Like most, when 2017 arrived, I found myself reflecting on the past year and wondering what the new year would bring. I've never been one to set New Year's resolutions (after all, aren't most of them broken by February anyways?), but I still use the time for myself— to think about where I am and where I want to be. As the clock struck midnight in China, 13 hours ahead of most of my friends and family, I couldn't help but think back to everything that led up to that countdown.
From realizing the job I took right out of college wasn't the right fit, to gaining the courage to pursue teaching positions abroad, to the endless paperwork and applications, to the worry and anticipation about where I would teach (and if I would even enjoy it), to saying goodbye to family and friends for a year, to expecting the culture shock to make me want to hop on the next plane back to America and being pleasantly surprised when I felt nothing of the sorts...
All of this has led me here, to challenge me, to help me grow, and to embrace a culture so wonderfully different from my own.
I've been thinking a lot about how travelling abroad is easily glamorized. It's easy to write about the hidden temple you discovered one afternoon, or the first time you tried eating cow's stomach. It's different, it's adventurous. It's what everyone back home is dying to see.
It's not so easy to write about the day-to-day, the ordinary— like the record-breaking pollution levels that trap you indoors and keep schools shut down for days. Or the water, power, and/or gas that goes out at least once a week in the 33-story apartment building where you, along with thousands of others live. Or the stares and points and cell phone photos taken of you almost every time you walk out the door. Or even the toddlers pooping in street gutters and the old men spitting on sidewalks.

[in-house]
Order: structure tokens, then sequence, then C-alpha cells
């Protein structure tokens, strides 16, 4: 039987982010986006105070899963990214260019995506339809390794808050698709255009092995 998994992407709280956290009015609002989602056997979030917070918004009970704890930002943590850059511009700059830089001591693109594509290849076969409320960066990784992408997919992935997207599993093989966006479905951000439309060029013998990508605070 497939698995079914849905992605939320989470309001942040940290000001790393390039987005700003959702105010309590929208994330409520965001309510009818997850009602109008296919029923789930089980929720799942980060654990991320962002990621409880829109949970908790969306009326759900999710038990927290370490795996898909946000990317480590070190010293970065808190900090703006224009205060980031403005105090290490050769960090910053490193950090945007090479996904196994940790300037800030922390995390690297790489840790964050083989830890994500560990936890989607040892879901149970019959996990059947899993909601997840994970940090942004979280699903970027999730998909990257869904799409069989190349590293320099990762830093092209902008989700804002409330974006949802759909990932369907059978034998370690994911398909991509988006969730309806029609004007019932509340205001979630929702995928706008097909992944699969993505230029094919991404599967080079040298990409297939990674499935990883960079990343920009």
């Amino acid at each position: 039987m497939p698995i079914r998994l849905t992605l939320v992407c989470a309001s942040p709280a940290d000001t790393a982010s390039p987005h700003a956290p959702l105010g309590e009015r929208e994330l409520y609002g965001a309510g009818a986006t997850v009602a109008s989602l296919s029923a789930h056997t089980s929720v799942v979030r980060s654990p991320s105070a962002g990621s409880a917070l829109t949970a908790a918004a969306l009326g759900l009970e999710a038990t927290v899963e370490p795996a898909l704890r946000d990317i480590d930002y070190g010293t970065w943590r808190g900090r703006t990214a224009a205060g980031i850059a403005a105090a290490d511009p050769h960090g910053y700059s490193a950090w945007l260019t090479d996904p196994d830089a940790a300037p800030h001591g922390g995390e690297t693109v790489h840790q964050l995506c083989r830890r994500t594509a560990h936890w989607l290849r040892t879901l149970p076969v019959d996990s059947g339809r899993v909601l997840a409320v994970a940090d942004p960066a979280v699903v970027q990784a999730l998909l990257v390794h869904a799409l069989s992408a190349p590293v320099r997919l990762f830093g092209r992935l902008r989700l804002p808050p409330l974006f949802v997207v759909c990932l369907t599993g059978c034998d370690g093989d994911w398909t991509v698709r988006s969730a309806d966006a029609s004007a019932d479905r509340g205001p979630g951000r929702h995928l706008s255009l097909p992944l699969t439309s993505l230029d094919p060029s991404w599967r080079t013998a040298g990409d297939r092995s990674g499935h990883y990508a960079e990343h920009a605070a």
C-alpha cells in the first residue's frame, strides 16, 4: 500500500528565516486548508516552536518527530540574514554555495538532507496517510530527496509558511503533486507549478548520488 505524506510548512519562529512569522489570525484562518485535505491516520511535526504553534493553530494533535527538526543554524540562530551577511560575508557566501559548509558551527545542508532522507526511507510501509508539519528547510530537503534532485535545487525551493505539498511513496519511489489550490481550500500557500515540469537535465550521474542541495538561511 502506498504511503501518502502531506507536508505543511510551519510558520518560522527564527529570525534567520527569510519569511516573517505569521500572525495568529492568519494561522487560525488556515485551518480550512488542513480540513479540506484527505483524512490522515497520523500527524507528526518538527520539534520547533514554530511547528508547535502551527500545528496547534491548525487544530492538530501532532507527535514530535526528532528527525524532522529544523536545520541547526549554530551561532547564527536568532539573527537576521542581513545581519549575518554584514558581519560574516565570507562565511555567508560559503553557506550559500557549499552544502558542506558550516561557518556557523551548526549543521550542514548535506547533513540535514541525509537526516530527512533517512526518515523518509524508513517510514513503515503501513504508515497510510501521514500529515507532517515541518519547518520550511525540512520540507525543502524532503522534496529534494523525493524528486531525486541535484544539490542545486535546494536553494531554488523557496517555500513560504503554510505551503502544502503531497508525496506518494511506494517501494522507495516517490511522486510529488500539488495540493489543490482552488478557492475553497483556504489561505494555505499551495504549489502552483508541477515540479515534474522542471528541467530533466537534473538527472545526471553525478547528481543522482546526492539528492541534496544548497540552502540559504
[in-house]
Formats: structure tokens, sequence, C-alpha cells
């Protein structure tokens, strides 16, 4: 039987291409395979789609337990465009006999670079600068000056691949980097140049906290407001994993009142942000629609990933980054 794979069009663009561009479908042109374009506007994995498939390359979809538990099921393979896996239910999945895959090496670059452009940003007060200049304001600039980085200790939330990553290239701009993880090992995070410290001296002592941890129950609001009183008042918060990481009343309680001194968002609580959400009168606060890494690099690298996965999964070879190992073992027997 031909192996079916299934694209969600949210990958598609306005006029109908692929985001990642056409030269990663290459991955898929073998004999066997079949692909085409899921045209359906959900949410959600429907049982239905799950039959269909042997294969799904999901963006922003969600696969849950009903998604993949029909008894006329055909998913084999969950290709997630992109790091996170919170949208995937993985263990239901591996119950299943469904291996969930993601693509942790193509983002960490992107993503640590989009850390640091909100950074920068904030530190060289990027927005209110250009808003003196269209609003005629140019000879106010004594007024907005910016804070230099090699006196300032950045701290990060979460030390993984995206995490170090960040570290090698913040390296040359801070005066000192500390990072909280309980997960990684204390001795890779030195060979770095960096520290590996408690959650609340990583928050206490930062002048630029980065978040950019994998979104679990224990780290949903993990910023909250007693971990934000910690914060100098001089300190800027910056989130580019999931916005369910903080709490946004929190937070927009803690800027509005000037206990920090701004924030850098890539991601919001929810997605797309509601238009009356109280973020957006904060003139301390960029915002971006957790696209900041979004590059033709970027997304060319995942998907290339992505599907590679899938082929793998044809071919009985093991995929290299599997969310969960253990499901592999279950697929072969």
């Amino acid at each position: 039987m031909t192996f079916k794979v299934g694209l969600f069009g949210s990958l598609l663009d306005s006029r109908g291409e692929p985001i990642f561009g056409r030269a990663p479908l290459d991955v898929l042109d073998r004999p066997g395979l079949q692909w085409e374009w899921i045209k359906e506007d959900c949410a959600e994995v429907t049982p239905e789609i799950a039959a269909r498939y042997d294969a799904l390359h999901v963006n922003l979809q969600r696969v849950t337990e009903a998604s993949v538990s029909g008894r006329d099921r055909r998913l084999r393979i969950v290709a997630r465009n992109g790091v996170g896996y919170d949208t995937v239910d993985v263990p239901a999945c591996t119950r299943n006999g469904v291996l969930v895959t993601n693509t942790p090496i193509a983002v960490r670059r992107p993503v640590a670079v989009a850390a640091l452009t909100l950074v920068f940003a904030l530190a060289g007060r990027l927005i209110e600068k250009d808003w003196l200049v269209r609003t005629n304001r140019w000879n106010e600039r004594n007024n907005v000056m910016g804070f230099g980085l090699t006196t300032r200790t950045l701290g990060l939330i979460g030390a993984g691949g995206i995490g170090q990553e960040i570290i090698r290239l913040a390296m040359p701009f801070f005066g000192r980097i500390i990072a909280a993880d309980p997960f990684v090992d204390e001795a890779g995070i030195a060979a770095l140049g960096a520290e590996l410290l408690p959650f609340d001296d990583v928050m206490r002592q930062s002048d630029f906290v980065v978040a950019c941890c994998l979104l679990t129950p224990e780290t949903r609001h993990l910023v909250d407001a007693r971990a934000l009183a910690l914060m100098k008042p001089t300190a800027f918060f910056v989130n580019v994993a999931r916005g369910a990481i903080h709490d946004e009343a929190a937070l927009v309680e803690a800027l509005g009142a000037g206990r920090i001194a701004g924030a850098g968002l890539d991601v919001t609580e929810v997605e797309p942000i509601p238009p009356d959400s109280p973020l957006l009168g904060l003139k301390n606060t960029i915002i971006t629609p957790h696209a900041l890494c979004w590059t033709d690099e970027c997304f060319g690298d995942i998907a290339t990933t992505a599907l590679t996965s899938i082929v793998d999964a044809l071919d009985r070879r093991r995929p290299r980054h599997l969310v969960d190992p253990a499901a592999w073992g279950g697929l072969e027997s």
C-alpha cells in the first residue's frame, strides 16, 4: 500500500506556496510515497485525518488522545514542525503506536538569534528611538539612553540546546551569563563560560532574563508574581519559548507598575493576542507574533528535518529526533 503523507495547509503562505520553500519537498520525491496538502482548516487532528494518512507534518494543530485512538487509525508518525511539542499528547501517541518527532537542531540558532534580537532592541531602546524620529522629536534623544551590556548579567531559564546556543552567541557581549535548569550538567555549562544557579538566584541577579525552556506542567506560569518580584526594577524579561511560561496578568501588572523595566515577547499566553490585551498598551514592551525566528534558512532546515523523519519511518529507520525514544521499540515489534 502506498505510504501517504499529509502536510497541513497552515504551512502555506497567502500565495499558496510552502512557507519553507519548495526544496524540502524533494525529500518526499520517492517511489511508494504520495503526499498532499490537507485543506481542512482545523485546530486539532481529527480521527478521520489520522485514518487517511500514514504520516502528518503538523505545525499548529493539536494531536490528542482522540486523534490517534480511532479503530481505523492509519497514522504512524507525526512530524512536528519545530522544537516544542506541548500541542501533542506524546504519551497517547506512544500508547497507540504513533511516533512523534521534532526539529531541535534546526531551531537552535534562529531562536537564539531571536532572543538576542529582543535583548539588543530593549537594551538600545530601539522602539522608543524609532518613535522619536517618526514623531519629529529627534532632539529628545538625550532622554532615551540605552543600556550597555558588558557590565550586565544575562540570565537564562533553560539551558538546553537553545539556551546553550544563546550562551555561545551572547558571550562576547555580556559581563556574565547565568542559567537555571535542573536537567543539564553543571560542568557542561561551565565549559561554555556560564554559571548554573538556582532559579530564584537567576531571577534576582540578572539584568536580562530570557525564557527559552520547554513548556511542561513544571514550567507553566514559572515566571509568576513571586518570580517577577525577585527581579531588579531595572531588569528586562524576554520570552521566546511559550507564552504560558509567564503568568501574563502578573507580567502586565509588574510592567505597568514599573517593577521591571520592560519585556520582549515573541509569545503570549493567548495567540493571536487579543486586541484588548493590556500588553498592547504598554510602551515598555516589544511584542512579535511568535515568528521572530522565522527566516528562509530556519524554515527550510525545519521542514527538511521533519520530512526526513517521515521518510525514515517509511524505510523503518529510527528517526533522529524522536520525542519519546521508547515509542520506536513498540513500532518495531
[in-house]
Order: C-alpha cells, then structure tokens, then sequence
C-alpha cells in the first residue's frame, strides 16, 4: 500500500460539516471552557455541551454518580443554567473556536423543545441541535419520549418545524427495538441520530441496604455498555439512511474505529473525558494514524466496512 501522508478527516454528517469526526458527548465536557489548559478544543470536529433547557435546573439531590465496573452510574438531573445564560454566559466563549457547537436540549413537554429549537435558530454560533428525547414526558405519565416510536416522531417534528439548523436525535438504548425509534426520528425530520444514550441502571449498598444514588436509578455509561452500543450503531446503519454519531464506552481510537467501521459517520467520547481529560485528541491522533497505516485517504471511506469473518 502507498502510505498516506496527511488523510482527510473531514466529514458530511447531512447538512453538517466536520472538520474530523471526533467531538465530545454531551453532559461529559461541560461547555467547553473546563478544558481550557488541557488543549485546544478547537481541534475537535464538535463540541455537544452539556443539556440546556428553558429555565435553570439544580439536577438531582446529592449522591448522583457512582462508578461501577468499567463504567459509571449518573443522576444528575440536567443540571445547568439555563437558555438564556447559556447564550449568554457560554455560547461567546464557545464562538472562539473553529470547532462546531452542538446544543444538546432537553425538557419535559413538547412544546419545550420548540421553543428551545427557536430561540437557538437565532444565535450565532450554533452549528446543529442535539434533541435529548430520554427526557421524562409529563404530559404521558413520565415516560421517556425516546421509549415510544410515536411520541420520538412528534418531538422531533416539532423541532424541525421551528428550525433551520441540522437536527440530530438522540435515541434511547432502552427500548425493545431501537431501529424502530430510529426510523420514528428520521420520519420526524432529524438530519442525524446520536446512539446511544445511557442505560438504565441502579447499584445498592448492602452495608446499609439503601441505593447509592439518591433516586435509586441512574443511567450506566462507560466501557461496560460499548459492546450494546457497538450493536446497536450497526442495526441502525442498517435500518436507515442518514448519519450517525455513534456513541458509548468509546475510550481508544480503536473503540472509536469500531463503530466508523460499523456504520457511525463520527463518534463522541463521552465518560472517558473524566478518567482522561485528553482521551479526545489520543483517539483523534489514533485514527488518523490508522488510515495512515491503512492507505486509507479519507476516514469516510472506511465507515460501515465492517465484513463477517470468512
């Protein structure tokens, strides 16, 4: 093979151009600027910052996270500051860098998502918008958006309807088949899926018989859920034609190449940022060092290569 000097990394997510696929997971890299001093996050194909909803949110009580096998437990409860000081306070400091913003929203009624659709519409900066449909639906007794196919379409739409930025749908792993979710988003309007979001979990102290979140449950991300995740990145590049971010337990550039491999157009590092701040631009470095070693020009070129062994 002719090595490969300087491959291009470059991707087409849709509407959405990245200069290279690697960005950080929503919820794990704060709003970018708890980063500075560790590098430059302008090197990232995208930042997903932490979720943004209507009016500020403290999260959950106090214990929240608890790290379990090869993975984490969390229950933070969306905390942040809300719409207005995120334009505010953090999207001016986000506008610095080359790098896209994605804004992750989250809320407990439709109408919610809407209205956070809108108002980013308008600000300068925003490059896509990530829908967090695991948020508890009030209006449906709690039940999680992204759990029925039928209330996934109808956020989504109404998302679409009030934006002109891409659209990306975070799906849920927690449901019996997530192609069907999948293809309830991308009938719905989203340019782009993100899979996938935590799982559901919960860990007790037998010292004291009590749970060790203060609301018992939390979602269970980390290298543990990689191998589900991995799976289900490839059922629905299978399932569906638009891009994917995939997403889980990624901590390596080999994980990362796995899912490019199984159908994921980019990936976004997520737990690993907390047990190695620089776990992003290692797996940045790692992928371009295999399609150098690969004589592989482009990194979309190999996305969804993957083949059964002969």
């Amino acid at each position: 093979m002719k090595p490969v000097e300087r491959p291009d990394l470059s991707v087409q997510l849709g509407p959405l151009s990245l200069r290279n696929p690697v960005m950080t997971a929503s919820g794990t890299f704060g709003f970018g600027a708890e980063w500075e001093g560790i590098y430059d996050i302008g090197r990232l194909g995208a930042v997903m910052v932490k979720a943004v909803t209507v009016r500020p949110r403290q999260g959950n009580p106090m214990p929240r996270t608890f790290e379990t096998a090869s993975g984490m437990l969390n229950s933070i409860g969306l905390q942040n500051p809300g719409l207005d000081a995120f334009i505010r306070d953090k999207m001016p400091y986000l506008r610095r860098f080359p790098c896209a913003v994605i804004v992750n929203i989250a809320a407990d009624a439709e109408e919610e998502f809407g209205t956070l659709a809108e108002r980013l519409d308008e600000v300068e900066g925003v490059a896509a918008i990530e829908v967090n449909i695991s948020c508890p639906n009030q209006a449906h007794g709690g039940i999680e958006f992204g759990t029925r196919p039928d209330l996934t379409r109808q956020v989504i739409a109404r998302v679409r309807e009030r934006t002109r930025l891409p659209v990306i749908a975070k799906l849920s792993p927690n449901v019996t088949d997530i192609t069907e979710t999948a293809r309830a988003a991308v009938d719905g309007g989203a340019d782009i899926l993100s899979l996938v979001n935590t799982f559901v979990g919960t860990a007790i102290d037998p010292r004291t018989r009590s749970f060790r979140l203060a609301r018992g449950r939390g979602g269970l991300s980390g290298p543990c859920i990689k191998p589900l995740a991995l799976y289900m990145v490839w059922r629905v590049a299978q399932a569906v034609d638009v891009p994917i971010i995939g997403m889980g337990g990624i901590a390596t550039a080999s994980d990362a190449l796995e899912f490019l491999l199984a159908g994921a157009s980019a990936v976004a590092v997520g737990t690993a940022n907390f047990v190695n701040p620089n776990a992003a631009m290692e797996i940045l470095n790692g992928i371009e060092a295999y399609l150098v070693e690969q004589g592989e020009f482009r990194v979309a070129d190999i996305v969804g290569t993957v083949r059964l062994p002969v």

What is different is eye-catching at first, but when it becomes your every day, you notice the inconsistencies, the things that were once so exotic to your naïve eyes.
If I've learned anything from 2016, it's that focusing on the negative doesn't get anyone anywhere. Positivity wins, always. And that's what I hope to continue to focus on during the days ahead.
* * *
On an exciting note, Justin and I will escape the Xi'an smog and head to Thailand for our month vacation. We plan to spend a few days in the country's capital, Bangkok, and then take the train north to Chiang Mai. There, we hope to see a good chunk of the hundred or so temples located in the city, hike through the mountains, enjoy a Thai massage (or two... they're cheap), and volunteer at an elephant sanctuary. After about a week in the north, we'll head down south for some much needed island time. Hello white sand, ocean breeze, and fresh seafood!
I'm in need of a bit of a technology hiatus, so while I'm in Thailand, I'm not sure how much blogging I'll get to. Either way, I'll have plenty of stories for you all when I get back to China.
Until next time...